(CN) — A federal judge for the second time in two months rejected a bid by the Hoopa Valley Tribe to stop the Bureau of Reclamation from releasing more water during the winter months in the Trinity River that runs through the tribe's territory in Northern California.
U.S. District Judge Jennifer Thurston on Friday denied the tribe's request for a preliminary injunction to halt the bureau's winter flow variability project on the Trinity that began on Feb. 15. The judge wasn't persuaded that the alleged harm to the tribe's fisheries outweighed the environmental benefits the government claimed for adjusting the timing of the water that is released annually to restore the river.
"Plaintiff’s moving papers provide only conclusory critiques of the scientific underpinnings of the WFV Project, which appear to represent the most up-to-date science on these issues," Thurston said. "Overall, the Court finds that the WFV Project identifies real problems with the pre-existing flow regime and sets forth a scientifically supported approach to addressing those problems."
The ruling addresses one aspect of the lawsuit the tribe filed in 2020 against the Trump administration over water that's diverted from the river to irrigate farmland in California's Central Valley. The tribe renewed the litigation last year after settlement efforts with the Biden administration failed.
The tribe opposes the bureau releasing more water down the river in the winter months, as part of its 2000 plan to restore fish populations downstream, because that could mean there might be less water available during the summer under the annual amounts set aside for the restoration program.
Thurston last month rejected the tribe's bid for a preliminary injunction based on the allegation that the government couldn't change the schedule for water releases without the tribe's consent under a 2000 record of decision. In Friday's ruling she denied the tribe's request under the alternative legal claim that the government hadn't conducted an environmental impact study to evaluate the winter flow project.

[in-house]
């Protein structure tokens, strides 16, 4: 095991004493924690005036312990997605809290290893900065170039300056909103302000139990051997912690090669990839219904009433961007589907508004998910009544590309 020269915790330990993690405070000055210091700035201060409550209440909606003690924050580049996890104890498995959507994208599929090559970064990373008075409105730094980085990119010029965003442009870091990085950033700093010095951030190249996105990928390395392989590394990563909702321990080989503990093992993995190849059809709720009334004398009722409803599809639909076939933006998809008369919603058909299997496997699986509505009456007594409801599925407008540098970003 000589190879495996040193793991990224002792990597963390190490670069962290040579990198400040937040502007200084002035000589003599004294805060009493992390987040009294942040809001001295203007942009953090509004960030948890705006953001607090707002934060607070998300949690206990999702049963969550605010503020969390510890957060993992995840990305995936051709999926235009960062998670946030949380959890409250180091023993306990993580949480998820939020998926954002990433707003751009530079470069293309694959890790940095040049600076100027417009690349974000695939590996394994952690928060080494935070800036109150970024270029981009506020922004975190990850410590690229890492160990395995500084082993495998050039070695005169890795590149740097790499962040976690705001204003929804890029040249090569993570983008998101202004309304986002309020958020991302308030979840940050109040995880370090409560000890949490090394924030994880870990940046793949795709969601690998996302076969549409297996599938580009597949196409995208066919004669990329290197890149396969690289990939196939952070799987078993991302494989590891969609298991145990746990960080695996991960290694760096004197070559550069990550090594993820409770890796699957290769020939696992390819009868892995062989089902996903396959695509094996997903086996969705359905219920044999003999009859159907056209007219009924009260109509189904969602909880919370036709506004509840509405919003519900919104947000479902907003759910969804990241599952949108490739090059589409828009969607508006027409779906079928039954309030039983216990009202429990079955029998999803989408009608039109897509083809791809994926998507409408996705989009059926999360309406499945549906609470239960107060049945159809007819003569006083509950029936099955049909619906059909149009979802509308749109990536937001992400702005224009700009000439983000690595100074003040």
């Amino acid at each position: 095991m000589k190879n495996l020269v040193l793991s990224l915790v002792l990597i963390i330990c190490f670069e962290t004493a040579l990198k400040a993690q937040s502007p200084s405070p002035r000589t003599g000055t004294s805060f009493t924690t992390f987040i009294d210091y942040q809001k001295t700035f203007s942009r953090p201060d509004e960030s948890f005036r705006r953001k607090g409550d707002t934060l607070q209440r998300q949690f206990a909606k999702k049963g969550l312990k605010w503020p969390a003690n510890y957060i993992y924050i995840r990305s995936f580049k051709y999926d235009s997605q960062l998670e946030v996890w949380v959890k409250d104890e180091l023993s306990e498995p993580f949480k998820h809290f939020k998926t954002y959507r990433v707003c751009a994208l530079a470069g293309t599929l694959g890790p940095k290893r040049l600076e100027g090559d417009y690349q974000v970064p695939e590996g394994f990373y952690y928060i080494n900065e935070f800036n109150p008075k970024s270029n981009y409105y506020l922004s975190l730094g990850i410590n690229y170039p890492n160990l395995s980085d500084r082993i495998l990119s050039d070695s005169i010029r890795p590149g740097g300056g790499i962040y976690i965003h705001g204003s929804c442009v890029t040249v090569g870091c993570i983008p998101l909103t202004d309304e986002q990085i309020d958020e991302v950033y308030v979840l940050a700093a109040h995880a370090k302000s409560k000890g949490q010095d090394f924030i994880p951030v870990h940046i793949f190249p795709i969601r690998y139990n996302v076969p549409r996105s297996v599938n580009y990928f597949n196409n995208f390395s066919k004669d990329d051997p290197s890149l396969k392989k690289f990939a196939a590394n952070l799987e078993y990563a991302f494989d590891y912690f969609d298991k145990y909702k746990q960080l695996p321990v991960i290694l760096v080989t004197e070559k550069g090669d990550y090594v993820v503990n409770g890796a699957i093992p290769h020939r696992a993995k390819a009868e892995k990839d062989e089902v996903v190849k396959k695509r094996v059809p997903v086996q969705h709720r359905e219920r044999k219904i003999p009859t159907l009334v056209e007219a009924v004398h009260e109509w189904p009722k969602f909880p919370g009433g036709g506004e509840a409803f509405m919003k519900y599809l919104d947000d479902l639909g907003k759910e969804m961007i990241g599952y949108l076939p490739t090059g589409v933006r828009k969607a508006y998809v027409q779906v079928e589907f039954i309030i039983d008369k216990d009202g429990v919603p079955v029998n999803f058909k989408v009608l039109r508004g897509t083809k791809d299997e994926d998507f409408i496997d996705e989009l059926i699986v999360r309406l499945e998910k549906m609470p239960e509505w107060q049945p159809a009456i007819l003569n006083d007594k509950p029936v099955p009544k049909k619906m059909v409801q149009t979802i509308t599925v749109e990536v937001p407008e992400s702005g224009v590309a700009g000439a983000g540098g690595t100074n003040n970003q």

The winter flow will continue through April 15, the government said in opposition to the tribe's request to block the project, and will provide ecologically and biologically critical water to the river’s plant and animal species during the winter months.
"This vitally important river management initiative attempts to replicate the natural flow patterns of the pre-dam river and will, among other things, ensure that the river’s temperatures facilitate fish growth and survival," according to the Bureau of Reclamation.
An attorney for the tribe didn't immediately respond to a request for comment on the ruling.
The salmon fisheries in the tribe's territory are an important element of the community, according to the ruling, and every other summer and fall, the Hoopa Tribe hosts a significant ceremonial event on its Reservation. One such biennial event will occur this year, and salmon are an irreplaceable element of these ceremonies, with members of the tribe traditionally sharing salmon they harvest from the Trinity River with those who attend the events.
Members of the tribe also have relied on a variety of salmonid runs for subsistence fishing, with fall run Chinook predominating. In recent years, fall run Chinook abundance has been declining, shifting reliance onto the spring run, and this year, permissible harvest of fall run will be significantly restricted to one of the lowest on record, according to the ruling.
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